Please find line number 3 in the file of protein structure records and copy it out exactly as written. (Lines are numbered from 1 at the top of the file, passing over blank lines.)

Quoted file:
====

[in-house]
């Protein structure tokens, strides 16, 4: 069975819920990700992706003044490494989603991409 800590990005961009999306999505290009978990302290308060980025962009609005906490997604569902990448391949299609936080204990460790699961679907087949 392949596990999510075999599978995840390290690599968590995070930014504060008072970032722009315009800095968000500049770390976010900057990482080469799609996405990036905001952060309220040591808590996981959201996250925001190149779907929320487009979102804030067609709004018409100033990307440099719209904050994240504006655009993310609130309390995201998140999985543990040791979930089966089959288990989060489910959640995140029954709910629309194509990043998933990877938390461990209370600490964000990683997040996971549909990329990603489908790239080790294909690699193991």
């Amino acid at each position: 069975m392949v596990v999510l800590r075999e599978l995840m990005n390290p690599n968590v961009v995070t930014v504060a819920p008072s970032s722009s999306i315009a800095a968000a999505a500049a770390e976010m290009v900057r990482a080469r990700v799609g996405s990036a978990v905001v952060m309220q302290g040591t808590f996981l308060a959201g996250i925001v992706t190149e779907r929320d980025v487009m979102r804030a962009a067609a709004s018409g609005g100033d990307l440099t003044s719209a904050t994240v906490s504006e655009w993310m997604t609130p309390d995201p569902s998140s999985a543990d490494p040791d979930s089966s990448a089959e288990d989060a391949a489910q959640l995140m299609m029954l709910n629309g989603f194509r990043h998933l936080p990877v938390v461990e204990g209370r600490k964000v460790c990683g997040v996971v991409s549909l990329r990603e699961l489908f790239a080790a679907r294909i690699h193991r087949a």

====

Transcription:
């Amino acid at each position: 069975m392949v596990v999510l800590r075999e599978l995840m990005n390290p690599n968590v961009v995070t930014v504060a819920p008072s970032s722009s999306i315009a800095a968000a999505a500049a770390e976010m290009v900057r990482a080469r990700v799609g996405s990036a978990v905001v952060m309220q302290g040591t808590f996981l308060a959201g996250i925001v992706t190149e779907r929320d980025v487009m979102r804030a962009a067609a709004s018409g609005g100033d990307l440099t003044s719209a904050t994240v906490s504006e655009w993310m997604t609130p309390d995201p569902s998140s999985a543990d490494p040791d979930s089966s990448a089959e288990d989060a391949a489910q959640l995140m299609m029954l709910n629309g989603f194509r990043h998933l936080p990877v938390v461990e204990g209370r600490k964000v460790c990683g997040v996971v991409s549909l990329r990603e699961l489908f790239a080790a679907r294909i690699h193991r087949a």